That’s often the question that I wrestle with as I work with each week’s gospel text…and this week, I sorta had a little bit of a revelation…I really struggle with gospel text’s when there’s no action…perhaps you recall last fall when we went through a series of parables…simple stories without a great deal of action…and all a preacher can do with it is try to puzzle out the theological implications of the passage.
Well, as you may have figured out, I tend to be more reactive in nature…and so for me personally, it’s a little easier to gain insight when there’s actual story with actual action…in short…its easier for me to preach on a passage when something happens…but, unfortunately…today that’s not the case…today…Jesus is talking…and that’s it. There’s no interaction…no back and forth bantering…just Jesus talking…and so…the million dollar question this week…what do we talk about? (pause)
And the crazy part about this is that it shouldn’t be difficult…because this week our gospel features what is likely the single most quoted New Testament verse in existence…John 3:16…for God so loved the world that he gave his only Son, so that everyone who believes in him may not perish…but have eternal life.
We’ve all heard it right? We’re all familiar with it…and so perhaps this should be the week that I constant joke about when I say “Did you hear that? So did I….Amen” and go sit down. But as you know…I’m not gonna do that…I’m not going to just highlight that one well known passage and stop…because the scripture doesn’t stop…it goes on doesn’t it? Even if we really don’t it to.
Because what comes next? (pause) What follows this famous feel good passage? (pause) Discussion about condemnation…judgment…how we hate the light, and cling to the darkness…and that’s the stuff that tends to make us squirm just a little bit.
And why? Well, maybe because we’re Lutherans…and we put so much stock in that notion of grace…that notion of the free gift that frees us from judgment and wrath and destruction…that makes us feel better…so we just focus on that and ignore the tough stuff.
But here’s the kicker…Jesus doesn’t. As he’s speaking in today’s lesson…laying down some important truth…Jesus sees the need to be honest about the state of the world…and he meets it. He doesn’t sugar coat it…but he speaks with the truth as only God can know it…as only God can understand it. (pause)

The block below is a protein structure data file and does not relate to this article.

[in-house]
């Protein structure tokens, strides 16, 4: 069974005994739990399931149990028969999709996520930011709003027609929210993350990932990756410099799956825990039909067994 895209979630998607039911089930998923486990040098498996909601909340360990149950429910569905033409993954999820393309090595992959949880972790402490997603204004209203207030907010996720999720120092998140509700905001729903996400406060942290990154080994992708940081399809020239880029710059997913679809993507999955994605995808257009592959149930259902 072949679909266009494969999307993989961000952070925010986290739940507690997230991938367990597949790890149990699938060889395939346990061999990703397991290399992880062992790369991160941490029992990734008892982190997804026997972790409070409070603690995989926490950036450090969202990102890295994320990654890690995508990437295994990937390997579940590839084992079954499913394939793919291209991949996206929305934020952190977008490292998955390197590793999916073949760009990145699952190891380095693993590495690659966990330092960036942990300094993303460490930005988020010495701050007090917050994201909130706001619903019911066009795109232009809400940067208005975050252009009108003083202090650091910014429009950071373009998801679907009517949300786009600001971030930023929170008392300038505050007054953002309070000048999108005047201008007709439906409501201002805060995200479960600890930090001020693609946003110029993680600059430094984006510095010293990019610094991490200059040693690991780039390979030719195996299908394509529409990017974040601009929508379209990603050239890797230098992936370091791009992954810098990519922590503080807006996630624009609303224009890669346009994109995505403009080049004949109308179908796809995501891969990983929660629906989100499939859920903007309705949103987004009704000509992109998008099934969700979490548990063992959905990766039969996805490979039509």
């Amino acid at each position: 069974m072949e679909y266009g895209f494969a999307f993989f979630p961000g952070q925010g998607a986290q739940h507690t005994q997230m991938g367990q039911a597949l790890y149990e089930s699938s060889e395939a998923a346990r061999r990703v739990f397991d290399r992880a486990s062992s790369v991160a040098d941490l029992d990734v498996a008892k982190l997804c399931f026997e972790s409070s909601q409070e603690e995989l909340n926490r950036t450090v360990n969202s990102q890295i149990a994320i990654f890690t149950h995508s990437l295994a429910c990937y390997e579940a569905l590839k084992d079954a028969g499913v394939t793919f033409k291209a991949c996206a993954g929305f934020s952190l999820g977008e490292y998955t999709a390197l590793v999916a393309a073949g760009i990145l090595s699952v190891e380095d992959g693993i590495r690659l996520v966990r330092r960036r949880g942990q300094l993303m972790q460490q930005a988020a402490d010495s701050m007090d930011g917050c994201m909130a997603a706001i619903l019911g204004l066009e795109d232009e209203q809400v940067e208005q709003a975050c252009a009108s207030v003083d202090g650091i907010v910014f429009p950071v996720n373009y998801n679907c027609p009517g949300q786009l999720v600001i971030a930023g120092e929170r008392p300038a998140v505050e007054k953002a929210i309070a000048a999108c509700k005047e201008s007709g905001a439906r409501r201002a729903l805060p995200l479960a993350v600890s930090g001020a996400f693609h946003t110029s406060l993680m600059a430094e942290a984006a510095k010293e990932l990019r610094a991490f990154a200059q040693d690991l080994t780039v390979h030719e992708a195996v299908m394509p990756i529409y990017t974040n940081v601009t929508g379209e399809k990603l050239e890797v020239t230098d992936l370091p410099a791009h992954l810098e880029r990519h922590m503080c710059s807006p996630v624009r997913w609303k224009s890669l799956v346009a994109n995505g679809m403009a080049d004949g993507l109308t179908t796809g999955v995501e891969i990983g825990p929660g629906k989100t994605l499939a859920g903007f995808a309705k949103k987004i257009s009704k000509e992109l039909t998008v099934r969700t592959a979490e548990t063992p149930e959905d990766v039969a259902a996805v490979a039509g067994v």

And the truth that Jesus is speaking…the truth that is being revealed…it has more to do with the state of the world than the nature of judgment and condemnation…but I fear that sometimes we have the tendency to look at this whole deal from the wrong perspective…and I also fear that many people living in our world today do the same. (pause)
As I was reading through this passage, over and over again this week…my focus kept landing on those words about judgment and condemnation…each and every time…and I don’t really know why that is…maybe its just human nature to focus on the negative…perhaps I’m a closet pessimist…who knows. (pause)
But in many of the conversations that I have with individuals who don’t attend church…who don’t claim any religious affiliation…this very topic seems to be a tripping point…that all Christianity…or religion in general cares about is judging everyone and telling them they’re going to hell. (pause) And how often do we fall into that same trap? Of starting up that mental checklist of our good stuff that we did…or the bad stuff that we avoided just so that we’ve done enough…earned enough brownie points…so that we can avoid our own condemnation? (pause)
It really seems to me…that the human perspective gets caught up on the judging…especially in this set of verses. (pause) Or maybe…that’s just me.
About 2 or 3 weeks ago, I was downstairs with the adult forum during education time…and we were in the midst of discussing the featured gospel lesson for that week. Honestly the passage itself escapes me at the moment, but as we were discussing things…I got overtly analytical…talking through the process of understanding the passage in its context…and the theological implications…and the connections with other passages…in short…I was over thinking it. (pause)
But in the midst of that conversation…two different individuals made comments that really kinda stopped me in my tracks…First off was Judy Pingel who commented that my brain is trained to think along those lines…it’s the pastor thing…and I kind of chuckled at that thought…but then the second person kicked in their opinion…Phil Spencer…who has one of the longest tenures as a member here at Underwood…and when Phil makes a comment in that setting, which he doesn’t always do…I find that it’s a good idea to pay attention. And Phil said this… “I don’t know about all that other stuff…but I do know this. God so loved the world that he gave his only son that whoever believes in him will not perish but have eternal life.” And then he crossed his arms…and just kinda sat back in his chair.